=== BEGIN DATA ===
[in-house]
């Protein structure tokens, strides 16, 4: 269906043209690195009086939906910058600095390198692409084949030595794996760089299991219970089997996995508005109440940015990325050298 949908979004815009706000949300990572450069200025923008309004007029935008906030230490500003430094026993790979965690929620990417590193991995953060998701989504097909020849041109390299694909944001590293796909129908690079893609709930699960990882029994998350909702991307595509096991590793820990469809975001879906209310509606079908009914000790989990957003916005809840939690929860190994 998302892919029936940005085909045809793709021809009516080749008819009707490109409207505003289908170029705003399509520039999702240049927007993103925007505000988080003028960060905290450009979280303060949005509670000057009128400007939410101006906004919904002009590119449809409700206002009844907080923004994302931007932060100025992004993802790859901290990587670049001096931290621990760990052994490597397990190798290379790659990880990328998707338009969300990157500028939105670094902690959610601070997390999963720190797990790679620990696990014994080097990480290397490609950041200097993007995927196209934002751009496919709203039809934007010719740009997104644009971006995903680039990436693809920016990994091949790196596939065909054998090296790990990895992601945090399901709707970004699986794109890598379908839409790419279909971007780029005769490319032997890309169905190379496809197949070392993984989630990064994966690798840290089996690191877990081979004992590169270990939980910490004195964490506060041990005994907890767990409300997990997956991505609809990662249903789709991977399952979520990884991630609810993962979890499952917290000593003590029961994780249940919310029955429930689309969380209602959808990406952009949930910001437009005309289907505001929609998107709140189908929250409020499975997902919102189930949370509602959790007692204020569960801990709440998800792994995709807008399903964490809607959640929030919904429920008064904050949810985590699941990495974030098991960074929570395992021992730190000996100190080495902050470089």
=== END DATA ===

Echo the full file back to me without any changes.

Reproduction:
[in-house]
């Protein structure tokens, strides 16, 4: 269906043209690195009086939906910058600095390198692409084949030595794996760089299991219970089997996995508005109440940015990325050298 949908979004815009706000949300990572450069200025923008309004007029935008906030230490500003430094026993790979965690929620990417590193991995953060998701989504097909020849041109390299694909944001590293796909129908690079893609709930699960990882029994998350909702991307595509096991590793820990469809975001879906209310509606079908009914000790989990957003916005809840939690929860190994 998302892919029936940005085909045809793709021809009516080749008819009707490109409207505003289908170029705003399509520039999702240049927007993103925007505000988080003028960060905290450009979280303060949005509670000057009128400007939410101006906004919904002009590119449809409700206002009844907080923004994302931007932060100025992004993802790859901290990587670049001096931290621990760990052994490597397990190798290379790659990880990328998707338009969300990157500028939105670094902690959610601070997390999963720190797990790679620990696990014994080097990480290397490609950041200097993007995927196209934002751009496919709203039809934007010719740009997104644009971006995903680039990436693809920016990994091949790196596939065909054998090296790990990895992601945090399901709707970004699986794109890598379908839409790419279909971007780029005769490319032997890309169905190379496809197949070392993984989630990064994966690798840290089996690191877990081979004992590169270990939980910490004195964490506060041990005994907890767990409300997990997956991505609809990662249903789709991977399952979520990884991630609810993962979890499952917290000593003590029961994780249940919310029955429930689309969380209602959808990406952009949930910001437009005309289907505001929609998107709140189908929250409020499975997902919102189930949370509602959790007692204020569960801990709440998800792994995709807008399903964490809607959640929030919904429920008064904050949810985590699941990495974030098991960074929570395992021992730190000996100190080495902050470089």